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Boronia acanthoclada facts for kids

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Boronia acanthoclada
Conservation status

Priority Two — Poorly Known Taxa (DEC)
Scientific classification

Boronia acanthoclada is a plant in the citrus family, Rutaceae and is endemic to a small area in the south-west of Western Australia. It is a low, prickly shrub with small leaves and white, four-petalled flowers.


Boronia acanthoclada is a shrub that grows to a height of about 0.3 m (1 ft) with spreading branches and spiny branchlets. Its leaves are narrow egg-shaped with the narrower end towards the base, 3–6 mm (0.1–0.2 in) long and often clustered on the older wood. The flowers are white and are borne on the ends of short shoots on a pedicel 2–3 mm (0.08–0.1 in) long. The four sepals are narrow triangular, fleshy, glabrous and about 2 mm (0.08 in) long. The four petals are elliptic and about 4 mm (0.2 in) long and the eight stamens are hairy. Flowering occurs in September.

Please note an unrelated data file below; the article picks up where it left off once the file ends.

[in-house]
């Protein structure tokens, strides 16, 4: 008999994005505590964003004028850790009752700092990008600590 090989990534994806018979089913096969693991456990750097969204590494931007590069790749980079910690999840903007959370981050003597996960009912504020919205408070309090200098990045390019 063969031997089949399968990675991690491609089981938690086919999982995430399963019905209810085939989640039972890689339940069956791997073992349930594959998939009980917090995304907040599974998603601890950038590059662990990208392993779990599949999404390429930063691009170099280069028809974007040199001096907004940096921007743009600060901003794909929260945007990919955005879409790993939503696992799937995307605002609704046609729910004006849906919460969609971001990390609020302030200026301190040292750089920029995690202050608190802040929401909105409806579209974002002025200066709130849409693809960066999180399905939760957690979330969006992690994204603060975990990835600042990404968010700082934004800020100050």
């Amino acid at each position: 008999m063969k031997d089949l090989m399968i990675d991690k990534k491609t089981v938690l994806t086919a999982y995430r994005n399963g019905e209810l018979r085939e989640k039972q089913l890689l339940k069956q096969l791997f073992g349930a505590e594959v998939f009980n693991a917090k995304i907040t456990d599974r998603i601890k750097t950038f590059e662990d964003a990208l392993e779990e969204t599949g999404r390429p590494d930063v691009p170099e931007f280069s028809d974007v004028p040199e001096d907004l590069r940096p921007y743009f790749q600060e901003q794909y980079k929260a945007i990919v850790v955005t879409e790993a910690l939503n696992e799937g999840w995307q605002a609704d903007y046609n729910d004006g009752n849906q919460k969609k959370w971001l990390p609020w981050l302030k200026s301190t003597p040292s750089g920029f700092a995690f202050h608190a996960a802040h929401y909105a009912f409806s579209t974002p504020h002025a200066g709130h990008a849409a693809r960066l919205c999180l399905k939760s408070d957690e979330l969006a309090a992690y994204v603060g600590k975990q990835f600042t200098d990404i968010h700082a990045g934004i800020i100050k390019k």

Taxonomy and naming

Boronia acanthoclada was first formally described in 1998 by Paul G. Wilson and the description was published in Nuytsia from a specimen collected in the Frank Hann National Park. The specific epithet (acanthoclada) is derived from latinized Greek, acantho- meaning 'spiny' and cladus 'a branch'.

Distribution and habitat

This boronia grows in sand over gravel and is only known from the type collection.


Boronia acanthoclada is classified as "Priority Two" by the Western Australian Government Department of Parks and Wildlife meaning that it is poorly known and from only one or a few locations.

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